Our 2012 (Kerry Beal and me) Blog

My 2004 eG Blog

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And here I was, all excited about this new way to cook carrots, a vegetable I love.

I really think you should try it before you dismiss it. It is not an expensive experiment. After all how much can carrots cost? And it's certainly not time-consuming. It obviously works for some people. There could be many reasons why it didn't work for me. I would hate to discourage others from attempting this. Perhaps my carrots were old and their's were younger and tender. Please give it a shot.

Anna Nielsen aka "Anna N"

...I just let people know about something I made for supper that they might enjoy, too. That's all it is. (Nigel Slater)

"Cooking is about doing the best with what you have . . . and succeeding." John Thorne

Our 2012 (Kerry Beal and me) Blog

My 2004 eG Blog

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That temperature is higher than I do my short ribs, but those carrots sure do look lovely!

 

I credit lesliec for my short ribs temperature.  I guess it is time to buy some more.

 

I"ve done them in the past at 134 F as well. But I wanted to try to get closer to a 'braised' feeling.

this was a kind of compromiise temp that seed to work well for me.

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  I added a healthy amount of TJ's dijon and a rasher of

 

Benton's bacon, which my sister sent me for Xmas    about a lifetime worth I thought then

 

I tied them up so that they would hold their shape and added them w the others to the water bath, same time and temp.

 

these are on the R in the pic.

 

these sliced thin for a sandwich were Delicious.  Still tender, moist, but packed w flavor.  Lettuce, tomato, mayo homemade machine bread

 

looks like the Benton's might just hold me until next Xmas, or Ill have to re-order !

 

a real revelation !   :biggrin:

 

Thanks, rotuts.  I will have to try this!

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I did some baby back ribs last night @170F for 5 hours.  They were brushed with a BBQ sauce and broiled until starting to caramelize.  I served it with celery root and sweet potato @185 for 90 minutes, puréed with butter, cream, roasted garlic and horseradish.  It was all very tasty.  The meat pulled cleanly off the bone but still had good texture. The purée was silky smooth, but the pale orange colour reminded me a bit of baby food.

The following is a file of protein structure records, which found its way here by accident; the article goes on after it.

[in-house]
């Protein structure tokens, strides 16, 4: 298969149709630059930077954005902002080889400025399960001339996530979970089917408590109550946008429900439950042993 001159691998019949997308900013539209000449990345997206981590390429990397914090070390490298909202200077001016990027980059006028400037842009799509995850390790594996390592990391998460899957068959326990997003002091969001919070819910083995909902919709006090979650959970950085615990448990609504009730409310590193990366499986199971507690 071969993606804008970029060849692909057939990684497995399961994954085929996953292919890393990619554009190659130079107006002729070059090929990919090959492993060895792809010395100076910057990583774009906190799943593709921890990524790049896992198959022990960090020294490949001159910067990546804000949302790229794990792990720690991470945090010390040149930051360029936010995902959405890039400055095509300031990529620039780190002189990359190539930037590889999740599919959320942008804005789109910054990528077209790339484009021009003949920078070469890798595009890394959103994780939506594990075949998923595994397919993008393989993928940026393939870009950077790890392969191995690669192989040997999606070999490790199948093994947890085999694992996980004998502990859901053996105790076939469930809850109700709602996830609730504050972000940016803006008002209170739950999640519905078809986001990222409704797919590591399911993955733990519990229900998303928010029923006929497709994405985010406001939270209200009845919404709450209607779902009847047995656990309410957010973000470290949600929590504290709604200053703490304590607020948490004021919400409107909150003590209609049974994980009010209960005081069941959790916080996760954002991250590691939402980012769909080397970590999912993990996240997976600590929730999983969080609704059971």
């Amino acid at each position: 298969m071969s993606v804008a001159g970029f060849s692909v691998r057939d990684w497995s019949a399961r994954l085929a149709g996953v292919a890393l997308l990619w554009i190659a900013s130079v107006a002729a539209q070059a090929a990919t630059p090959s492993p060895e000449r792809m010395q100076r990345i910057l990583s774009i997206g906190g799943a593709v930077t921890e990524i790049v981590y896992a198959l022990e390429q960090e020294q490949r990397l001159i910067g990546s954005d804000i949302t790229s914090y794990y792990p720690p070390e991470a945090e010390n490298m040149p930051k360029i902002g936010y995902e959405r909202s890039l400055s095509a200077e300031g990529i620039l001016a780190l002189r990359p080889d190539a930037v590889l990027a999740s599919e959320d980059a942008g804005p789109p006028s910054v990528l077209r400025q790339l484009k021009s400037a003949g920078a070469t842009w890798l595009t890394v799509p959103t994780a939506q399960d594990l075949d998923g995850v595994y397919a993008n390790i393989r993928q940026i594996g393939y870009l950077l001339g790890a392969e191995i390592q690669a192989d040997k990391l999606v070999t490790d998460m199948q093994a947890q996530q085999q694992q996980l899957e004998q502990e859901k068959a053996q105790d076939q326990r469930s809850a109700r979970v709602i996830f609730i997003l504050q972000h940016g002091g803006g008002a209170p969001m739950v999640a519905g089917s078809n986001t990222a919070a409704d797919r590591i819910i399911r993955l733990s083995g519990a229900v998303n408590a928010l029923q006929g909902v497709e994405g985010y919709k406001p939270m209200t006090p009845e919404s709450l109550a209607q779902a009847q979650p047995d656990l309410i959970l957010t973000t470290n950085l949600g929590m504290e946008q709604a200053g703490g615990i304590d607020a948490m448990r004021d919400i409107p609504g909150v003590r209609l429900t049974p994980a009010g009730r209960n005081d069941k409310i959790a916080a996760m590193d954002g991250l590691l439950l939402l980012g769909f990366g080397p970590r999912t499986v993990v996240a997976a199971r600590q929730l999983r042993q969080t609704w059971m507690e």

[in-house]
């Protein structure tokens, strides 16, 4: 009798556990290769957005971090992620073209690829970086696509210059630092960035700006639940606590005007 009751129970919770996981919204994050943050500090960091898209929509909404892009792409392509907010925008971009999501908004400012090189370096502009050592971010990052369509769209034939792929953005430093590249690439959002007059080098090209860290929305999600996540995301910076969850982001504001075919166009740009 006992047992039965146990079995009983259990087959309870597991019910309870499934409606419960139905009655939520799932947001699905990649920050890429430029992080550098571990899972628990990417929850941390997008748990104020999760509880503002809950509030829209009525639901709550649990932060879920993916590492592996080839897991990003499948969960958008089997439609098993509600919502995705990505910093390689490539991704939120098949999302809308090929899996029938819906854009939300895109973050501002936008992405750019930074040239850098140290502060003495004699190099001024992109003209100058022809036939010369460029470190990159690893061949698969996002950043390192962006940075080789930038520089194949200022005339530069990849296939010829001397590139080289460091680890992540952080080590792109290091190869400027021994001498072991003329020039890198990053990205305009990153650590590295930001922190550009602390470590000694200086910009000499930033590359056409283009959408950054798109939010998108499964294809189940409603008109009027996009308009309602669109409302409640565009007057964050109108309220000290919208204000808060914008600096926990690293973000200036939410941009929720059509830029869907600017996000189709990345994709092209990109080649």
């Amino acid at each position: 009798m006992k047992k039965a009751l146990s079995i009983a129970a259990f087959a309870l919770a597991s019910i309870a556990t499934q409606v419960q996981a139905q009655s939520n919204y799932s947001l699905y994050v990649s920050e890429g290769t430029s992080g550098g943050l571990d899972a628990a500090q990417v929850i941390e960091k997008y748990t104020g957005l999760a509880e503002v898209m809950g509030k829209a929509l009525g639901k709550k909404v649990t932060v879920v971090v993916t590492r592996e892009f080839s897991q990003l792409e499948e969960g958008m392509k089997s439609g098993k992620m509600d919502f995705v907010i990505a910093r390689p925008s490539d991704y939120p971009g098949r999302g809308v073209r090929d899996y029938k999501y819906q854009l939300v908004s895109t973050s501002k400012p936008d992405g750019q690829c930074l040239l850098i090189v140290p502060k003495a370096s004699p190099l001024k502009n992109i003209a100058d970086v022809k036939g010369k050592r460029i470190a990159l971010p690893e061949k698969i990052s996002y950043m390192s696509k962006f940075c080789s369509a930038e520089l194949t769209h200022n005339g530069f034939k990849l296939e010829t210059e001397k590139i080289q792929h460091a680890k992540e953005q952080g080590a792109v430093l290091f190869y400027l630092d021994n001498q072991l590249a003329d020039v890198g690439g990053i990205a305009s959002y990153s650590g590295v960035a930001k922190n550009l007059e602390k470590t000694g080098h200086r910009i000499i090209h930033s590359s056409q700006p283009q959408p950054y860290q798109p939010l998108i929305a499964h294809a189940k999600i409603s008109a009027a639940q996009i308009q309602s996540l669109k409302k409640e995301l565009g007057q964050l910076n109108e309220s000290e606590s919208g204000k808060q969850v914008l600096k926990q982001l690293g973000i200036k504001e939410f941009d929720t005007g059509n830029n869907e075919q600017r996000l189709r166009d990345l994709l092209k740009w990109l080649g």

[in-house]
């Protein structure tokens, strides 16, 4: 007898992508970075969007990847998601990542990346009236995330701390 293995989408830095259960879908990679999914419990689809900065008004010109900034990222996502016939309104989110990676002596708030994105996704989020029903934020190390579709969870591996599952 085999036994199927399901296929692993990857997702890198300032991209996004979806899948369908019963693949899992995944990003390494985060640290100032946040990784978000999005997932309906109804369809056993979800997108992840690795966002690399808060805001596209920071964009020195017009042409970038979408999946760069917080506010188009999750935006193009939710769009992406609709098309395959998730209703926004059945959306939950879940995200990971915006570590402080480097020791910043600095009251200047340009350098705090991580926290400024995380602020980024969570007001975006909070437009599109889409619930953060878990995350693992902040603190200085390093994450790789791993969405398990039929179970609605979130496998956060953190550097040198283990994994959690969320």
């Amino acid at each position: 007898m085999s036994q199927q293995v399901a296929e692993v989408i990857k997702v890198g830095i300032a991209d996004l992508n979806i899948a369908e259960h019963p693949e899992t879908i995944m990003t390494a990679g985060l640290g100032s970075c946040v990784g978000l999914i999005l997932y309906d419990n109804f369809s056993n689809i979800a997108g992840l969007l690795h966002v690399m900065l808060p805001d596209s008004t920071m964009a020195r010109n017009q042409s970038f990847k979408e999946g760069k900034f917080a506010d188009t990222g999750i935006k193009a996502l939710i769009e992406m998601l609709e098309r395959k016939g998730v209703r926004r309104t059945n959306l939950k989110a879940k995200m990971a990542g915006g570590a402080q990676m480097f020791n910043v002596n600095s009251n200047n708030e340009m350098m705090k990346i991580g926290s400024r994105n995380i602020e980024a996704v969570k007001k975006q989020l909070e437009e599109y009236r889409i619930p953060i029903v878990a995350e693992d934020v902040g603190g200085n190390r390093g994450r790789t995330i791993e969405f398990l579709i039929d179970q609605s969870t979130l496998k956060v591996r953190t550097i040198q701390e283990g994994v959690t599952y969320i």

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  • 2 weeks later...

I had baby back ribs tonight, cooked 36 hours at 141.5. took them out, brushed with sweet baby ray's bbq sauce, grilled for 5 minutes on each side on hot grillgrates. 

 

This is hands down the BEST sv experience I've had so far. And by that I mean the biggest improvement from traditional cooking. The texture was amazing, soft as butter to bite threw but not sloppy falling apart. The meat had a pleasant pink inside. Very good flavor. 

 

I've done boiled, I've done low temperature wrapped in foil. This beats all. And very easy to prep after work! 

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Last night:

 

Duck breast, skin removed, at 135F for 1.5 hrs.

Out of the circulator, cut the duck into 1" cubes, then into a quick pan fry to crisp the outside a touch.

 

meanwhile, I had crisped up the skin and then cut it into thin strips - like duck bacon bits.

 

Tomatillo-Chipotle Salsa

Habanero pickled Red Onions

Sliced Avocado

 

served on warm corn tortillas (I didn't make these this time; call me lazy!)

 

 

my faux Duck "Carnitas"